Maybe Alphabet Inc. (Nasdaq: GOOGL) should have named its new smartphone the “Trojan Horse.”
See, there’s a lot more going on here than the introduction of a new piece of hardware.
Now then, don’t get me wrong. The Pixel 2 is an impressive device.
And on the surface, it seems designed to compete head-on with the iPhone from Apple Inc. (Nasdaq: AAPL). After all, it sports a state-of-the-art organic light-emitting diode (OLED) and comes in standard and plus sizes.
The Pixel 2 debuted two weeks ago along with several other pieces of hardware, including an updated laptop and an artificial intelligence-powered wearable camera. And the global leader in online search got generally great reviews for its new products.
However, I have to say the real star of the show received almost no attention.
It’s the hidden ingredient that is the true driving force behind these moves.
Will it help Alphabet’s stock over the long run?
Despite Some Hardware Plays, It’s All About the Software
I recently appeared as a guest on CNBC World to discuss Alphabet’s moves. At the time, I said the new phone wouldn’t “move the needle” all that much for the stock.
Fact is, it’s a software play by Alphabet that makes all of this so intriguing. And that software – which I’ll tell you about momentarily – is what’s going to help the company’s growth and profit margins in the months ahead.
Yes, I recognize that the firm unveiled the Pixel on the heels of its recent investment of $1.1 billion in Taiwanese smartphone manufacturer HTC Corp.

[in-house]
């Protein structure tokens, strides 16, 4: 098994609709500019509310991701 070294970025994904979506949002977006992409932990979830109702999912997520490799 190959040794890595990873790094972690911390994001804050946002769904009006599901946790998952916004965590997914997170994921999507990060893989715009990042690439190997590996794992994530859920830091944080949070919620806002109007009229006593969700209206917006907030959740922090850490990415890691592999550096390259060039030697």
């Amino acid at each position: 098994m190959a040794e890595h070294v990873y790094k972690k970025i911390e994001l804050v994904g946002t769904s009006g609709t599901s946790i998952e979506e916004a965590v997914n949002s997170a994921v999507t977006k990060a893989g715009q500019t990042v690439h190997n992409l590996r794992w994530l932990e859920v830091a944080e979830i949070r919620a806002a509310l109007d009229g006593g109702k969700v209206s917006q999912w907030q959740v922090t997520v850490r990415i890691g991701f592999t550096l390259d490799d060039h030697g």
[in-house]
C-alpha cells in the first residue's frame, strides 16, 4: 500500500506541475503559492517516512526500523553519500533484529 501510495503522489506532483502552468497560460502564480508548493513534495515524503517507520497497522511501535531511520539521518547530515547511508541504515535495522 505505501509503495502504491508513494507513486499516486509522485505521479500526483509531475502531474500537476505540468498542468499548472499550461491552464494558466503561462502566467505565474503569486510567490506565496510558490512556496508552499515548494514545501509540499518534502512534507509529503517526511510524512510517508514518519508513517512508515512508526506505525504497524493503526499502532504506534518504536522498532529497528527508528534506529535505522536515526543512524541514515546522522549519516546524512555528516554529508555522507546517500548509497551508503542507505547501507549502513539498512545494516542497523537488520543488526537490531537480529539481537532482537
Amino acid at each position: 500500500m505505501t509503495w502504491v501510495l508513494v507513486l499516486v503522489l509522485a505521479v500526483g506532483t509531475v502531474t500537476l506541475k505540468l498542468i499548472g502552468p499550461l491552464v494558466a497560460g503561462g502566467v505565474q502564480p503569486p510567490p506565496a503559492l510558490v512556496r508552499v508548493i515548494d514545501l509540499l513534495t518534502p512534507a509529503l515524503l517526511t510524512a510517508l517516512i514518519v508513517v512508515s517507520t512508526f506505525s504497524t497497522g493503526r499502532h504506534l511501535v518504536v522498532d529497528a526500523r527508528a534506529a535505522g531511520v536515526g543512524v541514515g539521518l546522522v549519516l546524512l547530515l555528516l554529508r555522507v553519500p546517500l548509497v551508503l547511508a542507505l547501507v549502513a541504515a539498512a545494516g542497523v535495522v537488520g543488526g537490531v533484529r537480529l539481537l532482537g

Under terms of the HTC deal, Alphabet is going to transfer 2,000 workers to its own R&D unit. That tells me the firm has hardware ambitions beyond the phone.
But here’s why I say the Pixel is Alphabet’s “Trojan Horse.” The company is taking a page out of Apple’s playbook and making the Pixel the central piece in its hub-and-spoke software strategy.
It’s a great new sales hook…
Taking a Page from Apple’s Book
When it comes to quality and profit margins, Apple dominates with its iPhone. But the iPhone commands that level of respect in no small measure because it’s central to Apple’s far-flung hardware empire – and its app, music, and movie sales.
What Apple has built is nothing short of the best consumer-centric tech ecosystem in the world today. And it all starts with the iPhone, which accounts for more than two-thirds of Apple’s sales.
With the iPhone, users can “talk” to all their devices basically at the same time. For instance, if you update your calendar on your phone, that update automatically shows up on your MacBook and iPad.
If my iPhone rings, so does my iPad and Apple Watch. And it all works backward as well. When I update my MacBook, I’m updating my phone right along with it.
To get to that level of seamless integration, Alphabet must have its own branded handset.
So, investing heavily in the development team at HTC and the Pixel allows Alphabet to come up with an enhanced version of its Android operating system, the most widely used in the world.
Doing so also allows Alphabet to market its own phone in a way that won’t anger its partners who rely on Android. I’m talking here, of course, about Samsung Electronics Co. Ltd. (OTC: SSNLF), the world leader in Android smartphones.